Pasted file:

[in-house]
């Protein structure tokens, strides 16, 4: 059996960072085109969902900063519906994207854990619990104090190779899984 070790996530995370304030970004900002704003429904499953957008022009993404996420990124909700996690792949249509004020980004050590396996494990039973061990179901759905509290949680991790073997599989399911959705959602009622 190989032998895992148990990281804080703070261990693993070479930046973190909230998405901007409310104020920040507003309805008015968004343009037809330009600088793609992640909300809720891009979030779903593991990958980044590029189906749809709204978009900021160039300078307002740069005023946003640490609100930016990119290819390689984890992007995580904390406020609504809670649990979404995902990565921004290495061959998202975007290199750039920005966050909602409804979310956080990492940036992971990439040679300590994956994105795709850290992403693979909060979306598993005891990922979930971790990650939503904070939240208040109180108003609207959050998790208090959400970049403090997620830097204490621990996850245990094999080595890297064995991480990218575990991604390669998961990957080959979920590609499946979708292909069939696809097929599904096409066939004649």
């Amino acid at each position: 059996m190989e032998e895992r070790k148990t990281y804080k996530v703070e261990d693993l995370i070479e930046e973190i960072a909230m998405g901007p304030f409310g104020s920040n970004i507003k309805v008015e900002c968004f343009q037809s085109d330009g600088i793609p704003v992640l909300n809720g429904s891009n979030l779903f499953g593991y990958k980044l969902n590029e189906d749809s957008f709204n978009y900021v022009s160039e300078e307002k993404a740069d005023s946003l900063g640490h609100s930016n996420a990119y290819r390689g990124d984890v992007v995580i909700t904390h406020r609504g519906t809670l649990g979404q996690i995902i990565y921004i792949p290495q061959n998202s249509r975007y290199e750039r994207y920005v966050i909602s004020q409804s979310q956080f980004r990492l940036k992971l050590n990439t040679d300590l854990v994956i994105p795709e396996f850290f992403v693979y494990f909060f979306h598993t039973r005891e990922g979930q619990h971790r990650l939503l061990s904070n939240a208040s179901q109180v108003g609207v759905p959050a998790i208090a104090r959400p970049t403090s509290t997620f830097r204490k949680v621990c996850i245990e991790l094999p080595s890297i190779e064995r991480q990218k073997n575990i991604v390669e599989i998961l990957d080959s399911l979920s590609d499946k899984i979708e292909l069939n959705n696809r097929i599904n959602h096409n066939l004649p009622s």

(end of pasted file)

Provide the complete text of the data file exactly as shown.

[in-house]
């Protein structure tokens, strides 16, 4: 059996960072085109969902900063519906994207854990619990104090190779899984 070790996530995370304030970004900002704003429904499953957008022009993404996420990124909700996690792949249509004020980004050590396996494990039973061990179901759905509290949680991790073997599989399911959705959602009622 190989032998895992148990990281804080703070261990693993070479930046973190909230998405901007409310104020920040507003309805008015968004343009037809330009600088793609992640909300809720891009979030779903593991990958980044590029189906749809709204978009900021160039300078307002740069005023946003640490609100930016990119290819390689984890992007995580904390406020609504809670649990979404995902990565921004290495061959998202975007290199750039920005966050909602409804979310956080990492940036992971990439040679300590994956994105795709850290992403693979909060979306598993005891990922979930971790990650939503904070939240208040109180108003609207959050998790208090959400970049403090997620830097204490621990996850245990094999080595890297064995991480990218575990991604390669998961990957080959979920590609499946979708292909069939696809097929599904096409066939004649």
């Amino acid at each position: 059996m190989e032998e895992r070790k148990t990281y804080k996530v703070e261990d693993l995370i070479e930046e973190i960072a909230m998405g901007p304030f409310g104020s920040n970004i507003k309805v008015e900002c968004f343009q037809s085109d330009g600088i793609p704003v992640l909300n809720g429904s891009n979030l779903f499953g593991y990958k980044l969902n590029e189906d749809s957008f709204n978009y900021v022009s160039e300078e307002k993404a740069d005023s946003l900063g640490h609100s930016n996420a990119y290819r390689g990124d984890v992007v995580i909700t904390h406020r609504g519906t809670l649990g979404q996690i995902i990565y921004i792949p290495q061959n998202s249509r975007y290199e750039r994207y920005v966050i909602s004020q409804s979310q956080f980004r990492l940036k992971l050590n990439t040679d300590l854990v994956i994105p795709e396996f850290f992403v693979y494990f909060f979306h598993t039973r005891e990922g979930q619990h971790r990650l939503l061990s904070n939240a208040s179901q109180v108003g609207v759905p959050a998790i208090a104090r959400p970049t403090s509290t997620f830097r204490k949680v621990c996850i245990e991790l094999p080595s890297i190779e064995r991480q990218k073997n575990i991604v390669e599989i998961l990957d080959s399911l979920s590609d499946k899984i979708e292909l069939n959705n696809r097929i599904n959602h096409n066939l004649p009622s």